Multiple choice question: In a discussion with NPR about where Serena Williams ranks among the greatest tennis players of all time, John McEnroe's response should have been:
A) That Serena is absolutely the best player ever, male or female.
B) That Serena ranks as the greatest female tennis player of all time, but if she played the men's circuit, it would be "an entirely different story" (this was McEnroe's actual answer, by the way).
C) That he didn't hear the question, something's wrong with this mic, and oh shoot, I totally forgot I'm late for a dentist appointment.
In case you were unclear, the correct answer is C. For McEnroe to broach how Williams, winner of 23 Grand Slam titles and 72 titles overall, would fare against male competition is what's known an "unwinnable argument." It diminishes Williams' standing as one of the greatest athletes of her generation (no qualifier, full stop). It repositions McEnroe, just weeks removed from a fairly enlightened stance defending LGBT players, as some tone-deaf old coot. And it reintroduces comparisons between male and female athletes, which we've seen time and again, are quantifiably impossible.
The only thing McEnroe's answer did accomplish was drum up interest in his latest book--way more so, it's fair to say, than if he gave the aforementioned evasive, diplomatic answer.
But back to McEnroe's controversial stance that Williams would rank around 700th in the world if she played against men. This was an honest, not entirely off-base response factoring in the physical advantages men have over women, while also conceding Williams could win her share of matches on the merits of her mental strength (by the way, the current 700th-ranked player in the world is Egyptian Issam Haitham Taweel, who is 27 and apparently only 5-foot-2. Game on?!). Did McEnroe's remarks come across as slightly condescending? Of course. Did he help his cause by entering into the discussion about how he, at age 60, would fare in a match against Williams? Probably not.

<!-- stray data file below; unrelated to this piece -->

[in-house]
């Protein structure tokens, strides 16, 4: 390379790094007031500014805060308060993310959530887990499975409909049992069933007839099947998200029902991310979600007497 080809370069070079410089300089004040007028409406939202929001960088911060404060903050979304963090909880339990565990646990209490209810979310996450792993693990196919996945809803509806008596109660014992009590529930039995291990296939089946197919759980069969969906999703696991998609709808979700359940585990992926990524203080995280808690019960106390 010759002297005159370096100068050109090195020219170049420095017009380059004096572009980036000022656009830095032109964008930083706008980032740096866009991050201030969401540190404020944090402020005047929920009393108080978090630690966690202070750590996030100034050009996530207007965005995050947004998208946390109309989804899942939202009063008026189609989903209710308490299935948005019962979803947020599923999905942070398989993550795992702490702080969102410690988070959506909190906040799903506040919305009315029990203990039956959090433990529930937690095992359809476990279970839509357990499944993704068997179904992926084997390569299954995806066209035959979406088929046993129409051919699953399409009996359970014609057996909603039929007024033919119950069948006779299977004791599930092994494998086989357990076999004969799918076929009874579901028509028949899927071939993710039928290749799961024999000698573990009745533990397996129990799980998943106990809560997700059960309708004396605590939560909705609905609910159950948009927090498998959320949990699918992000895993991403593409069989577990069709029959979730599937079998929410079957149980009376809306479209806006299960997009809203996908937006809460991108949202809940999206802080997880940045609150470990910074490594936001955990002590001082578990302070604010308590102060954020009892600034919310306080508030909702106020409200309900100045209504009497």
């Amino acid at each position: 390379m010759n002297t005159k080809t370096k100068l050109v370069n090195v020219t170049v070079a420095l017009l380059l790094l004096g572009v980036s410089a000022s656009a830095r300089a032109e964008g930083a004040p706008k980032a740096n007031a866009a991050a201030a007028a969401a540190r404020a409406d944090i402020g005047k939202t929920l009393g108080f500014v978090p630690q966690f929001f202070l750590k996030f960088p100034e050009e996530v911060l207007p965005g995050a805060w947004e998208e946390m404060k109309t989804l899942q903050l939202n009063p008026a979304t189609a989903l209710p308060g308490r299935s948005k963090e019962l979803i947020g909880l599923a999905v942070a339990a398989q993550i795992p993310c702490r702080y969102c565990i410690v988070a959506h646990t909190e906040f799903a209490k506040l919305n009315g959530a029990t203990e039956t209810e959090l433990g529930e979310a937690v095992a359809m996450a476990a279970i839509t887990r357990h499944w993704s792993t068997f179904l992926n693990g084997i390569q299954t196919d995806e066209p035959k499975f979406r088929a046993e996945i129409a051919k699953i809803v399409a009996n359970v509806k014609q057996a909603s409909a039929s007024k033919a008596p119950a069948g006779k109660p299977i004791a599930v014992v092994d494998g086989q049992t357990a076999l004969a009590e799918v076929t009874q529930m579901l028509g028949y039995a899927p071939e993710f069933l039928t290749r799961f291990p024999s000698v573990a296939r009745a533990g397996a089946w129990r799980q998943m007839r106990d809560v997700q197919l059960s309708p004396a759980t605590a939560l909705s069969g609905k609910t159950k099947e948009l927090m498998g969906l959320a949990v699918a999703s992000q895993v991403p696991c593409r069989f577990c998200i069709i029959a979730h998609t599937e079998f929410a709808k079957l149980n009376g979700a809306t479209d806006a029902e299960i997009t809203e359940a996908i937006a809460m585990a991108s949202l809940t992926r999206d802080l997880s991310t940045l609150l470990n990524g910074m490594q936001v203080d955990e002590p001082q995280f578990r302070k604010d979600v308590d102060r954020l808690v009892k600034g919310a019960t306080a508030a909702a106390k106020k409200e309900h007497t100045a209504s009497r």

(For what it's worth, Williams, in her Twitter response, also said McEnroe's remarks were not "factually based.")
But the larger point is these conversations, while certainly buzzworthy, often deliver an unsatisfying conclusion. One of the landmark sporting events of the last two decades was Annika Sorenstam, at the height of her LPGA dominance, competing on the PGA Tour at Colonial in 2003. I was there, and it was a riveting two days, the fairways lined with inspired little girls and throngs of media chronicling one of the greatest female players ever playing against her male contemporaries. Sorenstam was a model of grace and grit. Her ball-striking was superb. But she also shot 71-74 and missed the cut by four shots.
There was still much achieved by Sorenstam's PGA Tour experiment, if only to show the gap between men and women wasn't as wide as some might think. But it also risked contriving a complex topic about the differences between men and women, and it fueled one of McEnroe's other statements in his NPR interview. "Maybe at some point a women's tennis player can be better than anybody," he said. "I just haven't seen it in any other sport, and I haven't seen it in tennis."
The point isn't that McEnroe was wrong. It's just some conversations are far more complicated than they seem.